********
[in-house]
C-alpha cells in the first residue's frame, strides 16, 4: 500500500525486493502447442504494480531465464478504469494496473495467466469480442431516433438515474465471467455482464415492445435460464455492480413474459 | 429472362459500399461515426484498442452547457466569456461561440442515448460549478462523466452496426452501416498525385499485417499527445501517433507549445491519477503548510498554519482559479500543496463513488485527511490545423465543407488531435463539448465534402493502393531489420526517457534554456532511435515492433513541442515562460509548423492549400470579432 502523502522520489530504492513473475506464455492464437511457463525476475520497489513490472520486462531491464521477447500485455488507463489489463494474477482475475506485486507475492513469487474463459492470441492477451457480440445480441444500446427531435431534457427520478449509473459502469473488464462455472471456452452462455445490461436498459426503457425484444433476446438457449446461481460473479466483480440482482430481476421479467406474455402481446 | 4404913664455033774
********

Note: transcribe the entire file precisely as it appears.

[in-house]
C-alpha cells in the first residue's frame, strides 16, 4: 500500500525486493502447442504494480531465464478504469494496473495467466469480442431516433438515474465471467455482464415492445435460464455492480413474459 | 429472362459500399461515426484498442452547457466569456461561440442515448460549478462523466452496426452501416498525385499485417499527445501517433507549445491519477503548510498554519482559479500543496463513488485527511490545423465543407488531435463539448465534402493502393531489420526517457534554456532511435515492433513541442515562460509548423492549400470579432 502523502522520489530504492513473475506464455492464437511457463525476475520497489513490472520486462531491464521477447500485455488507463489489463494474477482475475506485486507475492513469487474463459492470441492477451457480440445480441444500446427531435431534457427520478449509473459502469473488464462455472471456452452462455445490461436498459426503457425484444433476446438457449446461481460473479466483480440482482430481476421479467406474455402481446 | 4404913664455033774